Sometimes I find myself caught up in the creative process of editing a video to the point where it competes with other responsibilities (and pleasures) in life, and possibly borders on obsession. Sitting at the computer in the late hours of the night manipulating individual frames and effects doesn’t feel like art – especially when it’s destined for 40 or 50 views on YouTube at best. And I wonder sometimes why we who practice this hobby do what we do.
Sometimes you have an idea, and you want to see if you can transfer that vision to a bit of visual storytelling. There’s no money in it, and sometimes there’s an immense amount of work involved with relatively little payoff. You sit down to make a 3-minute clip,and after 4 hours you take a break and realize you’ve managed to create a 10-second introduction. And then you work days and days and in the end it doesn’t really turn out quite as cool as you imagined, but maybe you’ve added another trick to your video editing repertoire.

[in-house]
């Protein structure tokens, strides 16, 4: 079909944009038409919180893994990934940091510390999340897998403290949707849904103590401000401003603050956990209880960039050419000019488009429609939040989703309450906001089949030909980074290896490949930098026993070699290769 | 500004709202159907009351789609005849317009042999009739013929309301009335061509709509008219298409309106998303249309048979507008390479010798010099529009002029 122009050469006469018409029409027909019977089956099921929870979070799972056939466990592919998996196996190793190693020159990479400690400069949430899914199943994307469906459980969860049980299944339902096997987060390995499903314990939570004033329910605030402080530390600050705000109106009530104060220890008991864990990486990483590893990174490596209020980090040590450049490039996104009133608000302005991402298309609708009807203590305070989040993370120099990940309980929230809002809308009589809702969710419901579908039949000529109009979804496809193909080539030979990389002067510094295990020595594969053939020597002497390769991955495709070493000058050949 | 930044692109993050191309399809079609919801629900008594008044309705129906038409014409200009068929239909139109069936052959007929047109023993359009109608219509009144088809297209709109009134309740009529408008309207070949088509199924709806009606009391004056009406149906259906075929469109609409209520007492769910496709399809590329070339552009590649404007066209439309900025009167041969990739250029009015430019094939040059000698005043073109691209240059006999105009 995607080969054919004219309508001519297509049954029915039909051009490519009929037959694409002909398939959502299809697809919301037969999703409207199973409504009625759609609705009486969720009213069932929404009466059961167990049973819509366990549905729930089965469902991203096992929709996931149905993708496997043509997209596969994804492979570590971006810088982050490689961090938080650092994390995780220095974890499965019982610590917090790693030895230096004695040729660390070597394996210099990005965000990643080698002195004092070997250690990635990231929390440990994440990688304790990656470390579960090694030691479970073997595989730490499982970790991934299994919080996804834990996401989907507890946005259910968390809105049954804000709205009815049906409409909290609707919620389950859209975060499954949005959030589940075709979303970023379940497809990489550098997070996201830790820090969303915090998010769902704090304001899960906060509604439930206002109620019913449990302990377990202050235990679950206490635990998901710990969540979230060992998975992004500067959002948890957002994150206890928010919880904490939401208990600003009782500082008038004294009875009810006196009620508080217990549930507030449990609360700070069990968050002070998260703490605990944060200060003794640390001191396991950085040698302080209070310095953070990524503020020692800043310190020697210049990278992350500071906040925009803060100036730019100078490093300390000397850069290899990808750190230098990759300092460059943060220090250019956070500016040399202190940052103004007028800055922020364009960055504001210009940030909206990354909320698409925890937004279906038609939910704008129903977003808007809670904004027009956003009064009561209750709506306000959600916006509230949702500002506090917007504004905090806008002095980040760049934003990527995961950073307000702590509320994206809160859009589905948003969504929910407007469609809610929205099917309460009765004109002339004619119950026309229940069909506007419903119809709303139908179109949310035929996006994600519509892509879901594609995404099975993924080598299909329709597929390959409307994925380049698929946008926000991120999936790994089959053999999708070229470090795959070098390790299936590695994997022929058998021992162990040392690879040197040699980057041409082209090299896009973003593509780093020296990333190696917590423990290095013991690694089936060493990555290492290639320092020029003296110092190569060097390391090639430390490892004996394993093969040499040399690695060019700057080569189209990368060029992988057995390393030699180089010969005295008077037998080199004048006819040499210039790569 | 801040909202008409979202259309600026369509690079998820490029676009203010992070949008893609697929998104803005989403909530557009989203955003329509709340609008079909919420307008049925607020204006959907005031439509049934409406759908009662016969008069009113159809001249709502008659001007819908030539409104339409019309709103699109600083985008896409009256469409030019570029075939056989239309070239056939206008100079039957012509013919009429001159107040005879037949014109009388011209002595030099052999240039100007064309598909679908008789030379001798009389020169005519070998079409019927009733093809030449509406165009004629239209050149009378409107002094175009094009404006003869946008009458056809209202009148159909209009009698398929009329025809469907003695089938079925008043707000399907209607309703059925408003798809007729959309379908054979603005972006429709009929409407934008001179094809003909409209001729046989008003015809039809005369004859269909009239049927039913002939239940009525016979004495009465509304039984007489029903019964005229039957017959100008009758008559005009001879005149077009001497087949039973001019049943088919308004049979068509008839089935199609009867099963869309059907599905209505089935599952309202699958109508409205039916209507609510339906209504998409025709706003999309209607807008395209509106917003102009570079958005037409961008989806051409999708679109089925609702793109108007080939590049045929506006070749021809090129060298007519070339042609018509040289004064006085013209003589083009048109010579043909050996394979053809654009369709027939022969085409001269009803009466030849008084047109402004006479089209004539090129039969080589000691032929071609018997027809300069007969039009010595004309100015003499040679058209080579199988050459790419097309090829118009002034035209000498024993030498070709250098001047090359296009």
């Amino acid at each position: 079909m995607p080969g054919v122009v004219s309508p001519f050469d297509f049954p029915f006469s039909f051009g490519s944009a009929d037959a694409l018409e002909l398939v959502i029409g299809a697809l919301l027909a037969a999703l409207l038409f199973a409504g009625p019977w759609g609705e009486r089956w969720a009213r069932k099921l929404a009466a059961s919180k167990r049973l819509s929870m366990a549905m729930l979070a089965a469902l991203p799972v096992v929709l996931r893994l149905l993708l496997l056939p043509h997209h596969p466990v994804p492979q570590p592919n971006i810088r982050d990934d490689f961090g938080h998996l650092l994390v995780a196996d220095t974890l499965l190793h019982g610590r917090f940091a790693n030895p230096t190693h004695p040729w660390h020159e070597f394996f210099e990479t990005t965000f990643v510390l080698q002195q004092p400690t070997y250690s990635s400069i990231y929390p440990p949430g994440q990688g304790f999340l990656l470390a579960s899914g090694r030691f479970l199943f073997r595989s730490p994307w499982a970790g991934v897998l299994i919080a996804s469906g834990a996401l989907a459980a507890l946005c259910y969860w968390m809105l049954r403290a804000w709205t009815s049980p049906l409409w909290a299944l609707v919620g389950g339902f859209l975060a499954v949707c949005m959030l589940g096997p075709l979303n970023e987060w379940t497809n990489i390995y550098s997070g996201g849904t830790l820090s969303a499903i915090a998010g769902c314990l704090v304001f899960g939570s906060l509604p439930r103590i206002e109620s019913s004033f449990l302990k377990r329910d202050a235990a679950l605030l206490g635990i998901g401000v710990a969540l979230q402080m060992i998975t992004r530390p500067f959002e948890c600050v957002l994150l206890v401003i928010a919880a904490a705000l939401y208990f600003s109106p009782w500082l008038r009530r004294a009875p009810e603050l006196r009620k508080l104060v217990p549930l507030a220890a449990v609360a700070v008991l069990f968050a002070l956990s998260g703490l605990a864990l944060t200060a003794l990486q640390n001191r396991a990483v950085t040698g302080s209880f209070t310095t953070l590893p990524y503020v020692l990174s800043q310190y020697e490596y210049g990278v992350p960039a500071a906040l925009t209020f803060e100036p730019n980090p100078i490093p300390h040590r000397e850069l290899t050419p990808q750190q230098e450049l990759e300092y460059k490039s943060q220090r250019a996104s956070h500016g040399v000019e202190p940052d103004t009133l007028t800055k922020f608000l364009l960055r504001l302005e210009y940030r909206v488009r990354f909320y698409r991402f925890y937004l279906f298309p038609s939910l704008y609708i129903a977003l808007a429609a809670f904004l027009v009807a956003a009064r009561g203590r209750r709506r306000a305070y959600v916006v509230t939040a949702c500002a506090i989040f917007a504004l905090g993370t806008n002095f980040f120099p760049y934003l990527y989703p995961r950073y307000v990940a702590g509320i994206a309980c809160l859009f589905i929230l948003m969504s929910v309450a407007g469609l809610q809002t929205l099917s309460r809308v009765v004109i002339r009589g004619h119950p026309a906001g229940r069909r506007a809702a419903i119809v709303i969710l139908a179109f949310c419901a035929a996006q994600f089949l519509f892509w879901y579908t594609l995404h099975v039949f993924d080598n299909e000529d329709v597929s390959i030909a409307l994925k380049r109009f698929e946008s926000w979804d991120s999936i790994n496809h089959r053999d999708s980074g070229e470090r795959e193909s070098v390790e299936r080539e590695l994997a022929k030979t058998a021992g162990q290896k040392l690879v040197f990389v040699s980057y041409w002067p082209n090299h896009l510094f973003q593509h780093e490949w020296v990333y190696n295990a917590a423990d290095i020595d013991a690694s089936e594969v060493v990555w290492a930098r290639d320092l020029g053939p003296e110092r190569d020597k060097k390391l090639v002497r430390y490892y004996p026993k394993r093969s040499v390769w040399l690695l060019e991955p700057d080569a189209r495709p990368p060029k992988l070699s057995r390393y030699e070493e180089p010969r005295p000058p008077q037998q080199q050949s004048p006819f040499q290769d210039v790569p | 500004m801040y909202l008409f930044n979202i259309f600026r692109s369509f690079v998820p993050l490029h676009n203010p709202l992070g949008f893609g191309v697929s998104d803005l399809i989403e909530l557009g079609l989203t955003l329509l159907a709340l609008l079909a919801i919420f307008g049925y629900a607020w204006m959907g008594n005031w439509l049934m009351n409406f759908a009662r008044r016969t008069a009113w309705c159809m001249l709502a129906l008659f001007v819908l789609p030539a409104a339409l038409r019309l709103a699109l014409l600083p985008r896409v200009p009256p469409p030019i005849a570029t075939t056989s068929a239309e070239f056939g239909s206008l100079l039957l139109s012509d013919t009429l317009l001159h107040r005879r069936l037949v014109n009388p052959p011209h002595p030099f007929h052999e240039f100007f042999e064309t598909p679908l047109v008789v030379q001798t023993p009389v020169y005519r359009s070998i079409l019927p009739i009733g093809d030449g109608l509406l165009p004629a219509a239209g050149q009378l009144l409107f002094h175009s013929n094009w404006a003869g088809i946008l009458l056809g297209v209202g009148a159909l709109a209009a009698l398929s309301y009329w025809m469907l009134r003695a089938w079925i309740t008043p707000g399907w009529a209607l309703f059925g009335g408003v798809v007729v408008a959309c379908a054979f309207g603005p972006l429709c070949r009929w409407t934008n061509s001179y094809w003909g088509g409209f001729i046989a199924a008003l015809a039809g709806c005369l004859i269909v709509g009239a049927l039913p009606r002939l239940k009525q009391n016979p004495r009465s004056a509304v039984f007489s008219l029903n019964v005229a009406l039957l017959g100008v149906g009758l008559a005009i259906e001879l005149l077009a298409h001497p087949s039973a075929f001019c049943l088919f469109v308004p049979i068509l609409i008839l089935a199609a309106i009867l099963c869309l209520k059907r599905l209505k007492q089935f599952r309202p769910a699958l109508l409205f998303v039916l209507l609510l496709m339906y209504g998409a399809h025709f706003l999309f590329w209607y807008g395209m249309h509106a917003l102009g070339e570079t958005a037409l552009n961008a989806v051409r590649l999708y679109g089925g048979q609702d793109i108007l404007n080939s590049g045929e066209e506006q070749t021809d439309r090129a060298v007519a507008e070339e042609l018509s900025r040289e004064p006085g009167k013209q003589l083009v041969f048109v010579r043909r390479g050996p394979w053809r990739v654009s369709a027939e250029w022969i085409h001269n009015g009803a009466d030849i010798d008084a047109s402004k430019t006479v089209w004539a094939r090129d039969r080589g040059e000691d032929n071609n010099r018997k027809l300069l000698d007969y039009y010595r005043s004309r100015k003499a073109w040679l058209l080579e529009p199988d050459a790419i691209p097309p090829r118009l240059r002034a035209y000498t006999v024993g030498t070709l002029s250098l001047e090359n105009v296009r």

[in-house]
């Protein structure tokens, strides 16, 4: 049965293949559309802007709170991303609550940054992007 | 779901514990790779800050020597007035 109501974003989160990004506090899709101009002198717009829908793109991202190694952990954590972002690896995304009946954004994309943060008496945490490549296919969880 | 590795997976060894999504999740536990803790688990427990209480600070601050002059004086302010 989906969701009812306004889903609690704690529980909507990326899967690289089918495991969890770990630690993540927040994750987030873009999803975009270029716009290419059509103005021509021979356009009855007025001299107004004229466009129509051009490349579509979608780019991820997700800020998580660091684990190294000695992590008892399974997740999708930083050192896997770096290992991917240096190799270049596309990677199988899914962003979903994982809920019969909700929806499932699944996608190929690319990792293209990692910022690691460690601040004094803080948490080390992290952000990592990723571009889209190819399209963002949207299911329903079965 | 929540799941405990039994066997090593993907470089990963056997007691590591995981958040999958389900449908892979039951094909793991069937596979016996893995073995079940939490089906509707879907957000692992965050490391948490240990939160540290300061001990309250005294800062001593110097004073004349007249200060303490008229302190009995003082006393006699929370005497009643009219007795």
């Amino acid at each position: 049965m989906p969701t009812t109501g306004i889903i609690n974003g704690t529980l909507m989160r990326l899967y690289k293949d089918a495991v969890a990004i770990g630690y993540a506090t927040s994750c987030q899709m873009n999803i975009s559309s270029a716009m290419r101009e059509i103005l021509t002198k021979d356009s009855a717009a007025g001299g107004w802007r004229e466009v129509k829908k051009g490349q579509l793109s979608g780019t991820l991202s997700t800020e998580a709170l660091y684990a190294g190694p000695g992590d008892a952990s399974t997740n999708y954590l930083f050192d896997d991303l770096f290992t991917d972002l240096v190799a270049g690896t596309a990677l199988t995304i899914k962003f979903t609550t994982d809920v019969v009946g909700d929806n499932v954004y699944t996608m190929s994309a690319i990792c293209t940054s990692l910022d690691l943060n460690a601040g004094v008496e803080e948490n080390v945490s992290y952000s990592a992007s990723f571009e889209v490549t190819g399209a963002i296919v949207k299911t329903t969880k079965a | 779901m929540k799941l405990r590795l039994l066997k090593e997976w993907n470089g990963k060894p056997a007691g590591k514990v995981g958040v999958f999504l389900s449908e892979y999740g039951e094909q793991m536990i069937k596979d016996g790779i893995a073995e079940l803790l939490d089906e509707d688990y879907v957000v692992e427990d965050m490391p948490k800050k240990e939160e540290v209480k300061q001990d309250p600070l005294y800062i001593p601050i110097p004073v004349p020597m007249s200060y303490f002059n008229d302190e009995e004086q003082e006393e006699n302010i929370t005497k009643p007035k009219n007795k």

Then I look at something like this music video – in some ways a stupid, trivial set of visual tricks and I wonder if others have the same thoughts. Here’s this guy who has a vision for a music video for a techno piece, and he cuts and individually paints a few thousand brightly colored blocks of wood, builds some sort of photography apparatus, and then, photo by painstaking photo (4,085 in all), creates a 2 minute 49 second piece of “art” with questionable value in the big scheme of things. And I kind of know why he did it, but I can’t really articulate it:
For those of you who wonder how he did it, here’s a (satirical, I hope) “making of” video: